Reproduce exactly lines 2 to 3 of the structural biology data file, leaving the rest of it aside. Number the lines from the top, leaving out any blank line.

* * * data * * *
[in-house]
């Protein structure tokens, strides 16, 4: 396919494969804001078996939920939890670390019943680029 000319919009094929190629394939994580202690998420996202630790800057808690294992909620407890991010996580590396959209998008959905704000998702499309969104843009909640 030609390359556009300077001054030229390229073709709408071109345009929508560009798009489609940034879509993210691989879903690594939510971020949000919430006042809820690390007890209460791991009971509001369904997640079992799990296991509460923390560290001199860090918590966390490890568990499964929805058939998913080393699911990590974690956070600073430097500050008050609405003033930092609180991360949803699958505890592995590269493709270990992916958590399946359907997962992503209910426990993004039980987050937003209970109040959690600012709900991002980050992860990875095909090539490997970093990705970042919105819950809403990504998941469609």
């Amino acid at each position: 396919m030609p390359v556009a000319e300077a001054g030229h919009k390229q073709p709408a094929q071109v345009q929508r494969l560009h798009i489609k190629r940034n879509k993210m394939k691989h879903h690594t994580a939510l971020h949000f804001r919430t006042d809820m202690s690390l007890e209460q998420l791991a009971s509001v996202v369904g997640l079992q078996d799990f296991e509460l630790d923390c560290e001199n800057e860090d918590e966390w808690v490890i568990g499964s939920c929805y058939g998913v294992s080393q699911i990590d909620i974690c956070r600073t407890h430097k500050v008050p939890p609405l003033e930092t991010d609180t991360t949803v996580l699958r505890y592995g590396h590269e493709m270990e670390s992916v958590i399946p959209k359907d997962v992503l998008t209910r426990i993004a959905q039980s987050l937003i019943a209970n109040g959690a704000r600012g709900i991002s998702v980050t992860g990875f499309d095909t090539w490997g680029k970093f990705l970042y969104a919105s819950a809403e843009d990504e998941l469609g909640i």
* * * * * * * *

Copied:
């Protein structure tokens, strides 16, 4: 396919494969804001078996939920939890670390019943680029 000319919009094929190629394939994580202690998420996202630790800057808690294992909620407890991010996580590396959209998008959905704000998702499309969104843009909640 030609390359556009300077001054030229390229073709709408071109345009929508560009798009489609940034879509993210691989879903690594939510971020949000919430006042809820690390007890209460791991009971509001369904997640079992799990296991509460923390560290001199860090918590966390490890568990499964929805058939998913080393699911990590974690956070600073430097500050008050609405003033930092609180991360949803699958505890592995590269493709270990992916958590399946359907997962992503209910426990993004039980987050937003209970109040959690600012709900991002980050992860990875095909090539490997970093990705970042919105819950809403990504998941469609």
């Amino acid at each position: 396919m030609p390359v556009a000319e300077a001054g030229h919009k390229q073709p709408a094929q071109v345009q929508r494969l560009h798009i489609k190629r940034n879509k993210m394939k691989h879903h690594t994580a939510l971020h949000f804001r919430t006042d809820m202690s690390l007890e209460q998420l791991a009971s509001v996202v369904g997640l079992q078996d799990f296991e509460l630790d923390c560290e001199n800057e860090d918590e966390w808690v490890i568990g499964s939920c929805y058939g998913v294992s080393q699911i990590d909620i974690c956070r600073t407890h430097k500050v008050p939890p609405l003033e930092t991010d609180t991360t949803v996580l699958r505890y592995g590396h590269e493709m270990e670390s992916v958590i399946p959209k359907d997962v992503l998008t209910r426990i993004a959905q039980s987050l937003i019943a209970n109040g959690a704000r600012g709900i991002s998702v980050t992860g990875f499309d095909t090539w490997g680029k970093f990705l970042y969104a919105s819950a809403e843009d990504e998941l469609g909640i």